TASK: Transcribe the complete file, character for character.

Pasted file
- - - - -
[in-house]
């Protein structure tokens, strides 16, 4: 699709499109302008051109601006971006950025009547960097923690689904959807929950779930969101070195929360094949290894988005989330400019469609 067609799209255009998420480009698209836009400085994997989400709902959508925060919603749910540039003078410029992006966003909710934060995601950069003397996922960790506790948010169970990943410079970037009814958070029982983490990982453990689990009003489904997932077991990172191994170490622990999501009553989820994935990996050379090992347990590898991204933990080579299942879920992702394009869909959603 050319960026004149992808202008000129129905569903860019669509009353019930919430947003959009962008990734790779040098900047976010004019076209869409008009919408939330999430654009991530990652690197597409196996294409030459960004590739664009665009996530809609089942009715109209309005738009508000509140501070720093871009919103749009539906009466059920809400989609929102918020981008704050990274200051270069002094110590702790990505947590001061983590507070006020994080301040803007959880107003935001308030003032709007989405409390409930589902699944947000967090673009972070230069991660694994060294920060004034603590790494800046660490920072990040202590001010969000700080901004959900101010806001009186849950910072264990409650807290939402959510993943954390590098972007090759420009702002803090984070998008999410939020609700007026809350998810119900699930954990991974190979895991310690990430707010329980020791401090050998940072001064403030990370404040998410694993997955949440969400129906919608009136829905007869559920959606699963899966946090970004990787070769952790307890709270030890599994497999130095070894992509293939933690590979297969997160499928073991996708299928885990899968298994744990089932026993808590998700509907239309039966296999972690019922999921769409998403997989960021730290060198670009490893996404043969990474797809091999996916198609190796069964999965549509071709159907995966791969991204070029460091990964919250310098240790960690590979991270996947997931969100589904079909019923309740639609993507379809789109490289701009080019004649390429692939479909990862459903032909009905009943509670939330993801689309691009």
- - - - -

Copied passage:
[in-house]
């Protein structure tokens, strides 16, 4: 699709499109302008051109601006971006950025009547960097923690689904959807929950779930969101070195929360094949290894988005989330400019469609 067609799209255009998420480009698209836009400085994997989400709902959508925060919603749910540039003078410029992006966003909710934060995601950069003397996922960790506790948010169970990943410079970037009814958070029982983490990982453990689990009003489904997932077991990172191994170490622990999501009553989820994935990996050379090992347990590898991204933990080579299942879920992702394009869909959603 050319960026004149992808202008000129129905569903860019669509009353019930919430947003959009962008990734790779040098900047976010004019076209869409008009919408939330999430654009991530990652690197597409196996294409030459960004590739664009665009996530809609089942009715109209309005738009508000509140501070720093871009919103749009539906009466059920809400989609929102918020981008704050990274200051270069002094110590702790990505947590001061983590507070006020994080301040803007959880107003935001308030003032709007989405409390409930589902699944947000967090673009972070230069991660694994060294920060004034603590790494800046660490920072990040202590001010969000700080901004959900101010806001009186849950910072264990409650807290939402959510993943954390590098972007090759420009702002803090984070998008999410939020609700007026809350998810119900699930954990991974190979895991310690990430707010329980020791401090050998940072001064403030990370404040998410694993997955949440969400129906919608009136829905007869559920959606699963899966946090970004990787070769952790307890709270030890599994497999130095070894992509293939933690590979297969997160499928073991996708299928885990899968298994744990089932026993808590998700509907239309039966296999972690019922999921769409998403997989960021730290060198670009490893996404043969990474797809091999996916198609190796069964999965549509071709159907995966791969991204070029460091990964919250310098240790960690590979991270996947997931969100589904079909019923309740639609993507379809789109490289701009080019004649390429692939479909990862459903032909009905009943509670939330993801689309691009």